We've been doing our best to ignore these issues and keep pressing on, but I fear we're getting closer and closer to having issues with some of our dependencies. Versioning is, sadly, a serious issue with software packaging. It's why our jump from 3.6 to 3.7 was so important, and it's why I've been pushing the use of our GnuradioConfig.cmake [Link too OOT tutorial] file to tie out-of-tree projects to API-compatible versions. But we have a lot of dependencies, any many of these are innovating just like we are. We try to make sure we keep a) compatible with older versions and b) use versions and packages that are easily obtainable on most OSes (like they should be apt-get-able in Debian/Ubuntu).
Minor Dependency Versions
There are a few dependencies that we have particular issues with. Boost is one, but we're keeping an eye on that since it's so integral to the project. You might have seen our ENABLE_BAD_BOOST since we keep a table of versions of Boost that have specific bugs such that we, by default, don't allow you to build GNU Radio off them.
A currently problematic dependency is PyQwt. We really like Qt and Qwt (once we figured out some build problems with it), and we like the ability we have of building our own widgets off of Qwt. We also like the idea of PyQwt because it gives us building blocks for interesting application control in Python. But, we have a problem. Qwt is moving on and doing good things, but PyQwt isn't. Emphatically so, in fact. They announced that they will not support Qwt 6 and are apparently in the works of creating their own version of Qwt completely in Python. Which sounds fine, but where is it? And will it be an easy replacement for what we've already done? And in the meantime, how hard would it have been to update to Qwt 6 while they were making this transition?
For now, we all want to use Qwt 6. Case in point, if you look closely, you can't even run the new time raster plots using Qwt 5.2. It's far too much of a CPU hog and just grinds to a halt. Qwt 6, however, runs fine. In all ways, Qwt 6 works better. And the API changes they've made all make sense: they are cleaner interfaces and more consistent with the use of pointers than before.
And yet, PyQwt 5.2 actually works fine with Qwt 6 installed, at least given the scope of what we want to do with PyQwt in GNU Radio. So that's interesting, but I'm always conscious that this is probably not going to be a long-lived solution. In fact, I've already seen issues with our code and Qwt 6.1, something that just today I worked on and should be pushing and update for GNU Radio soon. Even though Qwt 6.1 still works with the older PyQwt, I'm always wondering when these two projects will diverge far enough that we can't use them together?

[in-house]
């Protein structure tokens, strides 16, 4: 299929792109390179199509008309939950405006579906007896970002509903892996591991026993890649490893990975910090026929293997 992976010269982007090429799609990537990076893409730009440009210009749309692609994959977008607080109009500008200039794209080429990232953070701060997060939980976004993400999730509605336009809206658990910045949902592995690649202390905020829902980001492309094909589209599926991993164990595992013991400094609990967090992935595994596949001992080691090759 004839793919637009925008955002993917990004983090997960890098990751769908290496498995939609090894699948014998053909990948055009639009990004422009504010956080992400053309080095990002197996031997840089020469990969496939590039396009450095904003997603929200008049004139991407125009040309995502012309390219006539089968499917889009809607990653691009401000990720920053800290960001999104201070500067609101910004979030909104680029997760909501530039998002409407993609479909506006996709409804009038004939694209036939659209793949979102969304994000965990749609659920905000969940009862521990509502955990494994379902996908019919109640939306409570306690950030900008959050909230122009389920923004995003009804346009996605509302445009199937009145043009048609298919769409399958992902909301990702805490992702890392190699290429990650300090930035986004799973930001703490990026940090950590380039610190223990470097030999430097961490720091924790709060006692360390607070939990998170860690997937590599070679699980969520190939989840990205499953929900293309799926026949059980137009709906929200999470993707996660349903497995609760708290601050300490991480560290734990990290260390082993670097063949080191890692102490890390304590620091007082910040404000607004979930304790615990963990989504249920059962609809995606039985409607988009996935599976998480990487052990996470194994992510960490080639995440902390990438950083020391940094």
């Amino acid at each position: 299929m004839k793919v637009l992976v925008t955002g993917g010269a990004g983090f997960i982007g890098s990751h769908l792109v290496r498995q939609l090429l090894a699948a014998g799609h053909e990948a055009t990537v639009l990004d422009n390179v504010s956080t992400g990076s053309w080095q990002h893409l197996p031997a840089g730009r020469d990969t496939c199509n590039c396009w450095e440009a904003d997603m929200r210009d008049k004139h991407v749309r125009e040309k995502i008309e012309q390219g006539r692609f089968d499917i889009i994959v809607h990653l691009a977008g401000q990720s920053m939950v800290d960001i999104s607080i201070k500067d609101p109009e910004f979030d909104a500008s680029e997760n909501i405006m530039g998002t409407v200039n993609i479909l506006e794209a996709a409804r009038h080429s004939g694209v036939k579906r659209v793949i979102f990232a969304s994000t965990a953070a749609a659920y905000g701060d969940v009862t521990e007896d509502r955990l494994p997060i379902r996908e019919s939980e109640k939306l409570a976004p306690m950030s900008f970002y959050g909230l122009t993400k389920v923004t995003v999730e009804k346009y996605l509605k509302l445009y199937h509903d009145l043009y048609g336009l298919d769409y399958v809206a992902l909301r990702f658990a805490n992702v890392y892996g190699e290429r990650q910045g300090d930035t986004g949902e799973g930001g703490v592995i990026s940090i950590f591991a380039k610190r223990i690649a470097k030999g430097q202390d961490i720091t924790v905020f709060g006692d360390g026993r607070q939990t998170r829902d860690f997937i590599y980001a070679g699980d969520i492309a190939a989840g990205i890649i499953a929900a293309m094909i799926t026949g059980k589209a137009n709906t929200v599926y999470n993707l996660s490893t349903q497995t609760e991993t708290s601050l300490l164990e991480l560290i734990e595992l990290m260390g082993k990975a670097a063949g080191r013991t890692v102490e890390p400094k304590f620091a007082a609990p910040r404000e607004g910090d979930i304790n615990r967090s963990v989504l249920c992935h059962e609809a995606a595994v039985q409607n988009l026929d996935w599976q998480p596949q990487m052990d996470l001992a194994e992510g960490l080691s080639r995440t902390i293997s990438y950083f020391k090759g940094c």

The end thought here is that I would love to get rid of our use of PyQwt, but there doesn't appear to be an easy alternative right now. But I would greatly appreciate any pointers in this case.
And then we have ICE. ICE is the middleware library we use behind ControlPort. We initially wrote ControlPort against ICE 3.4.2, but they've released their 3.5 code. Luckily, it seems that ICE 3.5.0 and 3.5.1 work smoothly with our use of ICE. It's the preferred version to use, in fact. First, might as well stay up-to-date, but also, because GCC 4.7 actually doesn't compile an unpatched ICE 3.4.2 (you'll see upCast errors when compiling if you try). So when using GCC 4.7 or higher, we have to use ICE 3.5. The problem, however, is that most of our main OSes that we use still only ship ICE 3.4.2. So just using apt-get to use the latest version of GCC and the version of ICE they ship doesn't work together to build ControlPort. Which is very annoying. Instead, you either have to down-grade GCC or manually build and install ICE.
So these are some of the current issues that we have. And with the plethora of OSes we support out there with different configurations and supported versions of these, it can often be hard to protect against these issues early on.
Future Major Versions
In the not-too-distant future, we are also going to be concerned with Python 3 and Qt5. These look like they are going to require pretty big changes, possibly to the point that we have to break backwards compatibility with Python 2 and Qt4 to make it work well. Supporting multiple versions often requires #ifdefs in the code and to make sure that we test all supported versions this way when adding or changing any code. This is currently how we support Qwt 5 and 6, but I'm concerned that Qt will be too large a change and too invasive a procedure to keep both versions working properly. Python 3 has similar issues.
So sometime soon, I'll have to sit down and understand how much it's going to take to update to these new versions and how invasive changing to support them is going to be. It might turn out that we'll just have to make a clean cut in version 3.8 or 3.9 of GNU Radio. We'll see.